After writing an essay for Oprah.com in 2017 titled “The New Midlife Crisis,” which identified a clear trend of anxiety plaguing Gen X women, Calhoun reflected in a phone call with Observer, “The piece really resonated.” Like her, many women were finding themselves unhappy with their lives yet incapable of admitting it. While she had written a lengthy magazine piece that held a mirror up to this condition, there was more nuance to capture and greater detail to explore.

“I used it as a starting point to take each of these areas that I covered and blow them up to make a book,” Calhoun notes in conversation. “I tend to over-report articles so going into the book, I already had a lot of material. There hadn’t been a lot of hope in the article—it had been relatively bleak—so I thought for the book, I wanted to add a section that’s more hopeful in terms of reframing your life, about narratives and what we can do.” With that motivation and audience as a starting point, Calhoun gained access to Oprah.com’s social media channels to construct Google docs of hundreds of people answering her questionnaire. “I could get in touch with people individually from there. I also wanted significant regional and racial diversity so if I found that I was lacking, I would target it. I’d look at message boards to find women talking to each other online and contact the ones who had good stories.”

At the opening of her book, Calhoun makes mention of the fact that she excluded lower income Generation X women who face a far more perilous struggle than middle to upper class women. There’s a distinct reason for that choice, which has to do with the guilt shared by women who dismiss their anxiety and unhappiness. She relays in conversation, “There were a lot of things that I didn’t expect going into this project, but one was the similarity of the language that women were using even in different parts of the country—even if they were atheists and fundamentalists in Texas. Two of the things they said was, one, ‘I’m so lucky. I have no right to complain.’ They would minimize their own experience. And the other thing was ‘What did I do wrong?’ No matter how many outward differences these women might have, they still blamed themselves if they weren’t doing better and they thought they were lucky and to complain was to be whiny.” When asked what surprised her the most, she confesses, “I was surprised that Generation X has had such bad luck. I think that the march of non-progress of downward mobility and the rise in costs was very validating. I found just getting through the month was really expensive. It seemed like it was it so much easier at other points in time—paying for college, paying for housing—and I found that to be true.”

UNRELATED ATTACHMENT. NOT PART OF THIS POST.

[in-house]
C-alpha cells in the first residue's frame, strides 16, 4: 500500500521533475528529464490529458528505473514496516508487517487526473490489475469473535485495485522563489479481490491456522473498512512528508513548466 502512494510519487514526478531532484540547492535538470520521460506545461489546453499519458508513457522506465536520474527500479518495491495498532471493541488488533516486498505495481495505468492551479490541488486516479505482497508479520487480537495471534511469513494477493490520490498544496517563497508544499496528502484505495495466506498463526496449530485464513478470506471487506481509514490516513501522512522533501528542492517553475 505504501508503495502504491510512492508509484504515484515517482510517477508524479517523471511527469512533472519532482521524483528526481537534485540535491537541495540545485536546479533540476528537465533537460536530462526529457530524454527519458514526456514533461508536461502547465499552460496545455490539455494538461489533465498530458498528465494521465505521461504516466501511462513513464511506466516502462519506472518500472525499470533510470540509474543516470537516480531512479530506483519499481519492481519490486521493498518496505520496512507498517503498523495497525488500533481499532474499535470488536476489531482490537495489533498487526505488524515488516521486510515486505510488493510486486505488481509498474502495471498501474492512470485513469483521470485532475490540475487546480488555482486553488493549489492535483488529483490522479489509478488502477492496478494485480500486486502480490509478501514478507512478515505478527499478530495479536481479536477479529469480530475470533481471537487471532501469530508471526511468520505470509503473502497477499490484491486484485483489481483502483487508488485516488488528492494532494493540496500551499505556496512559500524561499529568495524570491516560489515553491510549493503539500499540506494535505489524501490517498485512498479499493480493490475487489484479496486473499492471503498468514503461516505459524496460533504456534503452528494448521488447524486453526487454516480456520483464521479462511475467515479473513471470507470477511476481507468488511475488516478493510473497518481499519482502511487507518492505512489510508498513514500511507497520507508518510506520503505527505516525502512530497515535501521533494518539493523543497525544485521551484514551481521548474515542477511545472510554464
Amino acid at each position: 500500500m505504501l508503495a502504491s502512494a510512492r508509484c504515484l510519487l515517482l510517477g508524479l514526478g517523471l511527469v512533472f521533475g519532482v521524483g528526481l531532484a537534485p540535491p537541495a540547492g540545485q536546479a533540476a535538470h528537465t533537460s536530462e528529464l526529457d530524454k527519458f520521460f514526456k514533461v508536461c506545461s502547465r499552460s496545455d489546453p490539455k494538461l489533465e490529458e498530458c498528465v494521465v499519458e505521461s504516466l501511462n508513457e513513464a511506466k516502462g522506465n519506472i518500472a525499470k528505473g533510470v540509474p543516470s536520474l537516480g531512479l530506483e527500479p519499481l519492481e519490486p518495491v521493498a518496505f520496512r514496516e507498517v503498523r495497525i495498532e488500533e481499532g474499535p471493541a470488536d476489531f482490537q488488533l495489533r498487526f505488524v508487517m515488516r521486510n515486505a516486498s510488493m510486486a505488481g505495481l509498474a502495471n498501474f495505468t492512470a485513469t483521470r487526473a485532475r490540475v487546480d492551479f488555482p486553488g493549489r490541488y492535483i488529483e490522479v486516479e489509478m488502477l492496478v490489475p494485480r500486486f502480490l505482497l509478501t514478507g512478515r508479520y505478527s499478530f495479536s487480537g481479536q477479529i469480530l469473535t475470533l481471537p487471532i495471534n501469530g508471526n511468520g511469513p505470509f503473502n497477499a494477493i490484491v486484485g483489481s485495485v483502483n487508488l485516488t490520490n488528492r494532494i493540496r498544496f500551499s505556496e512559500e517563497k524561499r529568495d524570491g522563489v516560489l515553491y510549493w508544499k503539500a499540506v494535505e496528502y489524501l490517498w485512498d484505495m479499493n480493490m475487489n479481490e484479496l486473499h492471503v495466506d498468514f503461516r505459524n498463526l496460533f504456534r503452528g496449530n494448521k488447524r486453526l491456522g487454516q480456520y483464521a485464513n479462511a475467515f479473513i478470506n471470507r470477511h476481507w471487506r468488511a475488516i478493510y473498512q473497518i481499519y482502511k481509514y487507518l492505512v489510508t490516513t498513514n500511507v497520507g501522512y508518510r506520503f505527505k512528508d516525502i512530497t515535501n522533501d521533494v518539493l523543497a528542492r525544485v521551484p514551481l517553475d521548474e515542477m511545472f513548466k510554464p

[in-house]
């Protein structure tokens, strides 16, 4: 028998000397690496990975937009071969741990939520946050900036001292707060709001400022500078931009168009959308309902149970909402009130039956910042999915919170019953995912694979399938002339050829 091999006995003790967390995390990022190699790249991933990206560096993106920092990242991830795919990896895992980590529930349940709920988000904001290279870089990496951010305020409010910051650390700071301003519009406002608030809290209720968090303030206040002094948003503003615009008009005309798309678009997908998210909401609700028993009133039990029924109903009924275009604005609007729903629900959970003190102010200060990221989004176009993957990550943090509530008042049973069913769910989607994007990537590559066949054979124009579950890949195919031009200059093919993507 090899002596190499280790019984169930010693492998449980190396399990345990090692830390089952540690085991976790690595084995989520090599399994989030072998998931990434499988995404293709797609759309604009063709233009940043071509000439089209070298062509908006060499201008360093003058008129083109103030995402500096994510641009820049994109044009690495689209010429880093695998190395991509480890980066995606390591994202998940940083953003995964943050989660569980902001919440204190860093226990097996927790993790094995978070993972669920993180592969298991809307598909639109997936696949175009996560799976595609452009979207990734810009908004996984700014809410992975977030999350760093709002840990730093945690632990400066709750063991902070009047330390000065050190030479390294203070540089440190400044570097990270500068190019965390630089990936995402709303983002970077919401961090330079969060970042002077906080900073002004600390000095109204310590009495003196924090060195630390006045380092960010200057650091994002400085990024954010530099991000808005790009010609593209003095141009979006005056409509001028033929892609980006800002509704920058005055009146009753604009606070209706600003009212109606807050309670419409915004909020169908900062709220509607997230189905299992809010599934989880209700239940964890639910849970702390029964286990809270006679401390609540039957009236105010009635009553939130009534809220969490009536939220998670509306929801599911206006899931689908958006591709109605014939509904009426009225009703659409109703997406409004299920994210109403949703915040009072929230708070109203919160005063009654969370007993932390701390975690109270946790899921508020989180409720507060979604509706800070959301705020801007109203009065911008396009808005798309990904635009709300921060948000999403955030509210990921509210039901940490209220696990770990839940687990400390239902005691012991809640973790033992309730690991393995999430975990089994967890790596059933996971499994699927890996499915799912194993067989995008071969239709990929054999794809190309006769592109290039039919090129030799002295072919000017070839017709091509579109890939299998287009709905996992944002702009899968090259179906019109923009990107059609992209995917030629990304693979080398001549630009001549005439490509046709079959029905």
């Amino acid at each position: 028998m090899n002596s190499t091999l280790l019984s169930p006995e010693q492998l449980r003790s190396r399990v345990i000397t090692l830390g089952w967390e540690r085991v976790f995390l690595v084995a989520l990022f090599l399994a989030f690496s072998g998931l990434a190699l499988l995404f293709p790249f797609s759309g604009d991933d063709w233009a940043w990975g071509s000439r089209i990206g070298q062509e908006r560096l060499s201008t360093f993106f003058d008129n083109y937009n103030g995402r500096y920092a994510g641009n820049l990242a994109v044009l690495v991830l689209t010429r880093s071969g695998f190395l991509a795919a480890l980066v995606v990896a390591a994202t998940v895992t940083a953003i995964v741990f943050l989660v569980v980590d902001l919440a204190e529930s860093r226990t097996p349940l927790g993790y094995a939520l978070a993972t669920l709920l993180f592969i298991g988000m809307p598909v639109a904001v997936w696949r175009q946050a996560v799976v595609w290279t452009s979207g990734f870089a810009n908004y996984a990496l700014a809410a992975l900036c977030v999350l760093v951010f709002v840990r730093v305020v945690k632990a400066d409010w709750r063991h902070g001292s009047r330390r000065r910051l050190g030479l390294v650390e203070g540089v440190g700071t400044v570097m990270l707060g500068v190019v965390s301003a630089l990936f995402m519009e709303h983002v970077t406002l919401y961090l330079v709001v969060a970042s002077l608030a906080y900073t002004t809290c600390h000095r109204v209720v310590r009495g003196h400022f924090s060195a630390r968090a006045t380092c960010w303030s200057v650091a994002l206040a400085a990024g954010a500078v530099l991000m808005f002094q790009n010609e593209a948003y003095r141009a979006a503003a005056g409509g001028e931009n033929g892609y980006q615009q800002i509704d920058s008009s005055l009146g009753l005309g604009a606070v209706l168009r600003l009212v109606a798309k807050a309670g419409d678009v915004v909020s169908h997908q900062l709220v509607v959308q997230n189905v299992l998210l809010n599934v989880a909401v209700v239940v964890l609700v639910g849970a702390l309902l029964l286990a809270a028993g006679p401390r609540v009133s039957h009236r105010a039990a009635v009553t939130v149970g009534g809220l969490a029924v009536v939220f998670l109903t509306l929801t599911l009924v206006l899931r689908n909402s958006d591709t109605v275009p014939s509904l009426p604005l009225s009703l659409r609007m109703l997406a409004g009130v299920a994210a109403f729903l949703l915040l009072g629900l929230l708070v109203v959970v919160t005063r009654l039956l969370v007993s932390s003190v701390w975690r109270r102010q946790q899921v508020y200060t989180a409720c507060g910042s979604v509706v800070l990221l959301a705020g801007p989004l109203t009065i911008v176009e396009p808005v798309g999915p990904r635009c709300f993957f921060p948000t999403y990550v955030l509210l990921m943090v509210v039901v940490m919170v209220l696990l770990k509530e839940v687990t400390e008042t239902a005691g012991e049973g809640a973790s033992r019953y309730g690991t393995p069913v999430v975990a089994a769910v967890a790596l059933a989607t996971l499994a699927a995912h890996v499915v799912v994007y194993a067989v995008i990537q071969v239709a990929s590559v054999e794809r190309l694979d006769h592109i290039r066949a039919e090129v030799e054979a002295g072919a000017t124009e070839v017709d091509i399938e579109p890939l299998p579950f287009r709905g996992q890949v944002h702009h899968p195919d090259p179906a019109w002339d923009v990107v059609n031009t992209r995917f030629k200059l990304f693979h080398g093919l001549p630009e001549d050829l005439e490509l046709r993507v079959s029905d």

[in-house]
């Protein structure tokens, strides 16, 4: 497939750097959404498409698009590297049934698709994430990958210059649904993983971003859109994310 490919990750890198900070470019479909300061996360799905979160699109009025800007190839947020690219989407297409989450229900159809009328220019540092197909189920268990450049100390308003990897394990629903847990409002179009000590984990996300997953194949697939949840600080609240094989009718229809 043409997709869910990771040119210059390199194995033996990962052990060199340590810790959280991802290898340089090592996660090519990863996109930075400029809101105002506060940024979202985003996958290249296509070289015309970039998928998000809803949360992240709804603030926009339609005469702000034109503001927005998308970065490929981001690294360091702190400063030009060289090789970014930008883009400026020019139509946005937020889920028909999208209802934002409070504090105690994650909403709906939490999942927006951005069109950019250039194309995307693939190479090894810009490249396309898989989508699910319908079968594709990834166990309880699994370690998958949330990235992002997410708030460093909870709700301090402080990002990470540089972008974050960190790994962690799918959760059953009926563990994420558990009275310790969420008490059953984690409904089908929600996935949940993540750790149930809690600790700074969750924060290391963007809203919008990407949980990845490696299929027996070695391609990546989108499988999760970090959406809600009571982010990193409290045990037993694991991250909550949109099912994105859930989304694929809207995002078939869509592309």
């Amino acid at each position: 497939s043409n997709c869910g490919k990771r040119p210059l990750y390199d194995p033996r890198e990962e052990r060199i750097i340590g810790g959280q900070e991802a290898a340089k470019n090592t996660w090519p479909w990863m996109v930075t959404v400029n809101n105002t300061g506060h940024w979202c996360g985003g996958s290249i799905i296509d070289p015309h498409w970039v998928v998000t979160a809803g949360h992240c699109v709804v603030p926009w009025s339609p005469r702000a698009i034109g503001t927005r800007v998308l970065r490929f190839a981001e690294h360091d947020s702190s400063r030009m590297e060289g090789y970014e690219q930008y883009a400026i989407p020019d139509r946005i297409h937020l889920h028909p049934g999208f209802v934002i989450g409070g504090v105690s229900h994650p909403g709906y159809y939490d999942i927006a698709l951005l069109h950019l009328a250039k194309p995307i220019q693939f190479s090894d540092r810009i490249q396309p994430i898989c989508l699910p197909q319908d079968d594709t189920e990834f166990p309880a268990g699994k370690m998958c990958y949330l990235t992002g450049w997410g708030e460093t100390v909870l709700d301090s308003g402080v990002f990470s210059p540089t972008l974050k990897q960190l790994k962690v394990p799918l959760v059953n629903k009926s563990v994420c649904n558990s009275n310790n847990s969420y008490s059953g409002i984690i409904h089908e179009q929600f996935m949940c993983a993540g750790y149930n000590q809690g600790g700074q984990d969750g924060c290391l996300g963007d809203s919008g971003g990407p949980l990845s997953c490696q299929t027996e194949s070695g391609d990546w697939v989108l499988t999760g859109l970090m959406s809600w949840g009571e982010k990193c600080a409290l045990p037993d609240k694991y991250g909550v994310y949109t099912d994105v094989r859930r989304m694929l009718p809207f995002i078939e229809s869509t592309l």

The cover of Ada Calhoun's Why we can't sleep,.